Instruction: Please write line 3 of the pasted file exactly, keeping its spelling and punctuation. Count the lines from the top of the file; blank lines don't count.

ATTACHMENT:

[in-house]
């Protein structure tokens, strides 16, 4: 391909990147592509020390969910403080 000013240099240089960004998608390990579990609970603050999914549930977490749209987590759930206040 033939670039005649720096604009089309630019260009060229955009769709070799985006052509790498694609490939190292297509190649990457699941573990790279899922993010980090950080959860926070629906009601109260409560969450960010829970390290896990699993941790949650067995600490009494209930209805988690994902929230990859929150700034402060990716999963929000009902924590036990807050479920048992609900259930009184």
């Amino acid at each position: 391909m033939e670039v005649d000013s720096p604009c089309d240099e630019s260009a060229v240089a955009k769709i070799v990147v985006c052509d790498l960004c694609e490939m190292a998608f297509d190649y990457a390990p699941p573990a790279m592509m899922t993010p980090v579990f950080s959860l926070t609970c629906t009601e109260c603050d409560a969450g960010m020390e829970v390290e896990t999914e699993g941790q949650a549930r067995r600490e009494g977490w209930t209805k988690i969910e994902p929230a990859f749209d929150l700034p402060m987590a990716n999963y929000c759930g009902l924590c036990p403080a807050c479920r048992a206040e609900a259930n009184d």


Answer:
């Amino acid at each position: 391909m033939e670039v005649d000013s720096p604009c089309d240099e630019s260009a060229v240089a955009k769709i070799v990147v985006c052509d790498l960004c694609e490939m190292a998608f297509d190649y990457a390990p699941p573990a790279m592509m899922t993010p980090v579990f950080s959860l926070t609970c629906t009601e109260c603050d409560a969450g960010m020390e829970v390290e896990t999914e699993g941790q949650a549930r067995r600490e009494g977490w209930t209805k988690i969910e994902p929230a990859f749209d929150l700034p402060m987590a990716n999963y929000c759930g009902l924590c036990p403080a807050c479920r048992a206040e609900a259930n009184d």